Tricolored Bat in Trouble
Posted: September 14, 2022
That’s it, tricolored bat. You’re going on the endangered species list.
Officials made the announcement Tuesday. The northern long-eared bat was recommended for the list this year too.
What’s going wrong with bats? A fungus is among us—or, them!
The bats keep getting white-nose syndrome. Bats are made to take long winter naps. (That’s called hibernation.) But bats with white-nose syndrome can’t hibernate as they should. While they’re hanging out in caves and mines, they get fuzzy fungus spots on their wings, muzzles, and ears. The sickness makes them active. Sometimes they leave their hibernation spots too soon. They burn up their winter fat stores when they should be dormant (resting). Sadly, many eventually starve.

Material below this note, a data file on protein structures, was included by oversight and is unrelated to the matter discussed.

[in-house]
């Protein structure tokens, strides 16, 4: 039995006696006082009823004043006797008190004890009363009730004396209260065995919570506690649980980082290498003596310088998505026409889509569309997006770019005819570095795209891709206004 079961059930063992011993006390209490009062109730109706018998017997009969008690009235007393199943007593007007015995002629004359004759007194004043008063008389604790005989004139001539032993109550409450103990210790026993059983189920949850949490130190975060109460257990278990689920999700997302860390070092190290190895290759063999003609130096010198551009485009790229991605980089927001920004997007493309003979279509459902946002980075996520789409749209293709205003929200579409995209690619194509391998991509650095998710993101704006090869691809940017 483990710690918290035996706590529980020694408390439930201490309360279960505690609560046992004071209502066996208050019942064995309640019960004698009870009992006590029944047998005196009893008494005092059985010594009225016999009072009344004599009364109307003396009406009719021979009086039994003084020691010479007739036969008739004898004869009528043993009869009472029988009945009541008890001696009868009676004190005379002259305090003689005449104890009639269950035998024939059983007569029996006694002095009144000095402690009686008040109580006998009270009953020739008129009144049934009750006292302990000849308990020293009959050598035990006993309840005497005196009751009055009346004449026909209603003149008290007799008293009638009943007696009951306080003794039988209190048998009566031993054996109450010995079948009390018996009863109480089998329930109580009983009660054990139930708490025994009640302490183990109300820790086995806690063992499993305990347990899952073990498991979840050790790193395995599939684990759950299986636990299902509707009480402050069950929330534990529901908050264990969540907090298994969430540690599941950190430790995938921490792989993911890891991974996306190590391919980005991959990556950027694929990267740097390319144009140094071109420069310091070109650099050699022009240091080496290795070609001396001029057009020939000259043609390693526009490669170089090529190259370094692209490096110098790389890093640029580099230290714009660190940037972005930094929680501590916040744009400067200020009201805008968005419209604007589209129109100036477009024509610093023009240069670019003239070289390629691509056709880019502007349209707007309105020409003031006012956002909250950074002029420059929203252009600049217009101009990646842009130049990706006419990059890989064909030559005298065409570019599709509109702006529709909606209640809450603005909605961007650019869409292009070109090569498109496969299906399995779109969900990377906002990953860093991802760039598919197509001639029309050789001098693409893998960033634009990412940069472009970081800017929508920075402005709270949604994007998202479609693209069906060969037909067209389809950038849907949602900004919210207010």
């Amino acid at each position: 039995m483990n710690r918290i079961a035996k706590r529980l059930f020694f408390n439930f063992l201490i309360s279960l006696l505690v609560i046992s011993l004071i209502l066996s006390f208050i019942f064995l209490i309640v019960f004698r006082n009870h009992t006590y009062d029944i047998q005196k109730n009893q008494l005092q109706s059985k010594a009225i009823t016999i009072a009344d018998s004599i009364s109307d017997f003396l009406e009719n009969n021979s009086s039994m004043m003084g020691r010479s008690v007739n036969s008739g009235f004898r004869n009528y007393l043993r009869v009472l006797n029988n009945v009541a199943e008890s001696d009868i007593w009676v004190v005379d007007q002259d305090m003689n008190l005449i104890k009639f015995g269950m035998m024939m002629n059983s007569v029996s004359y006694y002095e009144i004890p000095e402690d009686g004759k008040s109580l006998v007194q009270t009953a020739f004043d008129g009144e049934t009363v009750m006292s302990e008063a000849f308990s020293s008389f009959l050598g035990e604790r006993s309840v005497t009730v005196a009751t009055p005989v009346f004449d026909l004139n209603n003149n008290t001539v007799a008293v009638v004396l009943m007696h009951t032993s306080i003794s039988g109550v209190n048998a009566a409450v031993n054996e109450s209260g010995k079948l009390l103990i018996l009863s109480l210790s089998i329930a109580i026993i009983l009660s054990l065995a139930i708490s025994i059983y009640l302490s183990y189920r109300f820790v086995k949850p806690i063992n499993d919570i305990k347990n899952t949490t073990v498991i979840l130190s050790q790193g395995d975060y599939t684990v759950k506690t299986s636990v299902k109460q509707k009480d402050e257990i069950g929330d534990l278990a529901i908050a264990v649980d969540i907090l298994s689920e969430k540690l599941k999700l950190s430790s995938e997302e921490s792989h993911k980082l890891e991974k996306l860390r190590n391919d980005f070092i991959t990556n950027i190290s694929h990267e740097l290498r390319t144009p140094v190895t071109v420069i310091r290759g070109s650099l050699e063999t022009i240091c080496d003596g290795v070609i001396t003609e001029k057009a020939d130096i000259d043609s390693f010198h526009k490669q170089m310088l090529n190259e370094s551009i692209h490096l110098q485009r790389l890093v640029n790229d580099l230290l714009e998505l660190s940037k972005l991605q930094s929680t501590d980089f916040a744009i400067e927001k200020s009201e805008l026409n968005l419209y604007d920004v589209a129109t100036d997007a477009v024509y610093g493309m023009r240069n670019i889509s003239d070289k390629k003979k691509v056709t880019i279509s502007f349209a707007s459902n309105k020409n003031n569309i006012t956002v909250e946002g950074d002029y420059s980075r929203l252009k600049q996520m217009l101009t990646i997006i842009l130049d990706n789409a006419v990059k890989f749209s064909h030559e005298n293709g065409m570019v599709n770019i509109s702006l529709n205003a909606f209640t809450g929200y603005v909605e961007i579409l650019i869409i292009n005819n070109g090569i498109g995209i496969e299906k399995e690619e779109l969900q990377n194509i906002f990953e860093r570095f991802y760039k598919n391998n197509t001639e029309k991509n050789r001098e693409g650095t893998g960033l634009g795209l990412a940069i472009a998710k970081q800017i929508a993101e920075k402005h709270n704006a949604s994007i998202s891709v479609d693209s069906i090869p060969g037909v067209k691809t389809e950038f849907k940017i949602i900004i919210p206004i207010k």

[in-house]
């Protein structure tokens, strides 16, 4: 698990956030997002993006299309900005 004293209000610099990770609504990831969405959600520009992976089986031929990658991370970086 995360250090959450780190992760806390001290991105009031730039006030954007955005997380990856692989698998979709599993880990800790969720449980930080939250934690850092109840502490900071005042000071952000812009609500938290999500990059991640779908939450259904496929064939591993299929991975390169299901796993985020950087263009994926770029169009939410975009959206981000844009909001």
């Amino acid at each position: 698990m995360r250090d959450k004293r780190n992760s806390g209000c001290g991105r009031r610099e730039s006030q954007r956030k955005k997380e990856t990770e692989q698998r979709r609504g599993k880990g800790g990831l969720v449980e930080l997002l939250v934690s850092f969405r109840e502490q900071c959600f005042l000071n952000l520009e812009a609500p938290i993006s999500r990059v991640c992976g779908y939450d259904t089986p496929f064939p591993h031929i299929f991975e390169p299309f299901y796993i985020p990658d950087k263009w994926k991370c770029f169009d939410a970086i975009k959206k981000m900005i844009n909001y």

Bats are a big deal. The rest of the year, bats roost among leaf clusters in trees. They slip out at dusk to catch insects such as flies, moths, and beetles. God designed these animals for pest control. They also pollinate crops. If farmers paid bats for their great work, it would probably cost around $3 billion!
Tricolored bats get their name from their hair. Though they are some of the tiniest bats in North America, their bodies sport three shades of brownish-yellow fur. So far, white-nose syndrome has wiped out nine of every 10 tricolored bats.
People scramble. They study. How can they stop white-nose syndrome? They are keeping track of where the disease spreads while testing potential treatments. Scientists also are trying to develop a vaccine.
O Lord, how manifold are your works! In wisdom have you made them all; the Earth is full of your creatures. — Psalm 104:24